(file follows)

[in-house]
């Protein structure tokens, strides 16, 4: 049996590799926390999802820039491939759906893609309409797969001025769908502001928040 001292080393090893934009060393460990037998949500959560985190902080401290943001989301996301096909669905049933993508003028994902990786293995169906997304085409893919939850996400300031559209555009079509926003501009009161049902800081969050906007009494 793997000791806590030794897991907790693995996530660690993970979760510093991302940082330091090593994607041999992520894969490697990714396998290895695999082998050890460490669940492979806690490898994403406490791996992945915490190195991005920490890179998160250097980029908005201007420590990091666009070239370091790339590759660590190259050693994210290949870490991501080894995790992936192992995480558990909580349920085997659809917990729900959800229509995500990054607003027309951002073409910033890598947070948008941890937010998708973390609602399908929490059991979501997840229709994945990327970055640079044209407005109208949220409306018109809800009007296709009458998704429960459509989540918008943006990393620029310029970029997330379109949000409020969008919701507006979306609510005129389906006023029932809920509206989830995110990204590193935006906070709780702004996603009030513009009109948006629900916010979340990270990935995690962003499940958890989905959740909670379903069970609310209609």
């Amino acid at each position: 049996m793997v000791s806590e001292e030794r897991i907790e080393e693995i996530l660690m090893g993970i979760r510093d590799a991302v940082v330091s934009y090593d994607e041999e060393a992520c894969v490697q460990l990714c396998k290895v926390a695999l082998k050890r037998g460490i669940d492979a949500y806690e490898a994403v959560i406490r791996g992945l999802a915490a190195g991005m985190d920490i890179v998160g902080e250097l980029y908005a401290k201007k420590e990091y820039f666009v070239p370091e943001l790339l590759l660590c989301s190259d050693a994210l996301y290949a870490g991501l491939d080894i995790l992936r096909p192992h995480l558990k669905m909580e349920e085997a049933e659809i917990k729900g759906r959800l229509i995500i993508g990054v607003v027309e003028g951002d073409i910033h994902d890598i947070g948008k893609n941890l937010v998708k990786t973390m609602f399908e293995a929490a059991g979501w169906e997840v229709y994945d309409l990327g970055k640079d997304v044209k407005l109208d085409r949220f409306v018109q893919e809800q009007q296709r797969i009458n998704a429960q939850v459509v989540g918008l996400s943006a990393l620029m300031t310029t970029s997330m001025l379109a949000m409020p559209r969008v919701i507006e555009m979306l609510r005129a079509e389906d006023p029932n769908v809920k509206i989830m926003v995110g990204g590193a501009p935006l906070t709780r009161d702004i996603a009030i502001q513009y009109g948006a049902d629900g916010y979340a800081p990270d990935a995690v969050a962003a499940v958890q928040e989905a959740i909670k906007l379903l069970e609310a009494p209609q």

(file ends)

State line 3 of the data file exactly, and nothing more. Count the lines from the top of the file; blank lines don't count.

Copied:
């Amino acid at each position: 049996m793997v000791s806590e001292e030794r897991i907790e080393e693995i996530l660690m090893g993970i979760r510093d590799a991302v940082v330091s934009y090593d994607e041999e060393a992520c894969v490697q460990l990714c396998k290895v926390a695999l082998k050890r037998g460490i669940d492979a949500y806690e490898a994403v959560i406490r791996g992945l999802a915490a190195g991005m985190d920490i890179v998160g902080e250097l980029y908005a401290k201007k420590e990091y820039f666009v070239p370091e943001l790339l590759l660590c989301s190259d050693a994210l996301y290949a870490g991501l491939d080894i995790l992936r096909p192992h995480l558990k669905m909580e349920e085997a049933e659809i917990k729900g759906r959800l229509i995500i993508g990054v607003v027309e003028g951002d073409i910033h994902d890598i947070g948008k893609n941890l937010v998708k990786t973390m609602f399908e293995a929490a059991g979501w169906e997840v229709y994945d309409l990327g970055k640079d997304v044209k407005l109208d085409r949220f409306v018109q893919e809800q009007q296709r797969i009458n998704a429960q939850v459509v989540g918008l996400s943006a990393l620029m300031t310029t970029s997330m001025l379109a949000m409020p559209r969008v919701i507006e555009m979306l609510r005129a079509e389906d006023p029932n769908v809920k509206i989830m926003v995110g990204g590193a501009p935006l906070t709780r009161d702004i996603a009030i502001q513009y009109g948006a049902d629900g916010y979340a800081p990270d990935a995690v969050a962003a499940v958890q928040e989905a959740i909670k906007l379903l069970e609310a009494p209609q």